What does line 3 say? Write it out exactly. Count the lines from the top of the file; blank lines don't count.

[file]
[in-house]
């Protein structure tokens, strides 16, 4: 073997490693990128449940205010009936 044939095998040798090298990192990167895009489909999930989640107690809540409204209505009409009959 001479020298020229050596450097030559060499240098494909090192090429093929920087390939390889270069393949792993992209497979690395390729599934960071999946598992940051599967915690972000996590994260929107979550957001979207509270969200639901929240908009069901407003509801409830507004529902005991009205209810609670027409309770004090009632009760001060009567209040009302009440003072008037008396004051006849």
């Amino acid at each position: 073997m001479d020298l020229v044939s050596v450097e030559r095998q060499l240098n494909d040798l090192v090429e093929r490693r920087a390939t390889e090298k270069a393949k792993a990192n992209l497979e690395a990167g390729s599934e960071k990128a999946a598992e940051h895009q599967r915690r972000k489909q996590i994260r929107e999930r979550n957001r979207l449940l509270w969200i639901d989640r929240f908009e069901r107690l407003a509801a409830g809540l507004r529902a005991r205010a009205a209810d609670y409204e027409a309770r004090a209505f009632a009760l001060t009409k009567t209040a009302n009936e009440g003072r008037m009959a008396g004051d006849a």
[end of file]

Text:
């Amino acid at each position: 073997m001479d020298l020229v044939s050596v450097e030559r095998q060499l240098n494909d040798l090192v090429e093929r490693r920087a390939t390889e090298k270069a393949k792993a990192n992209l497979e690395a990167g390729s599934e960071k990128a999946a598992e940051h895009q599967r915690r972000k489909q996590i994260r929107e999930r979550n957001r979207l449940l509270w969200i639901d989640r929240f908009e069901r107690l407003a509801a409830g809540l507004r529902a005991r205010a009205a209810d609670y409204e027409a309770r004090a209505f009632a009760l001060t009409k009567t209040a009302n009936e009440g003072r008037m009959a008396g004051d006849a």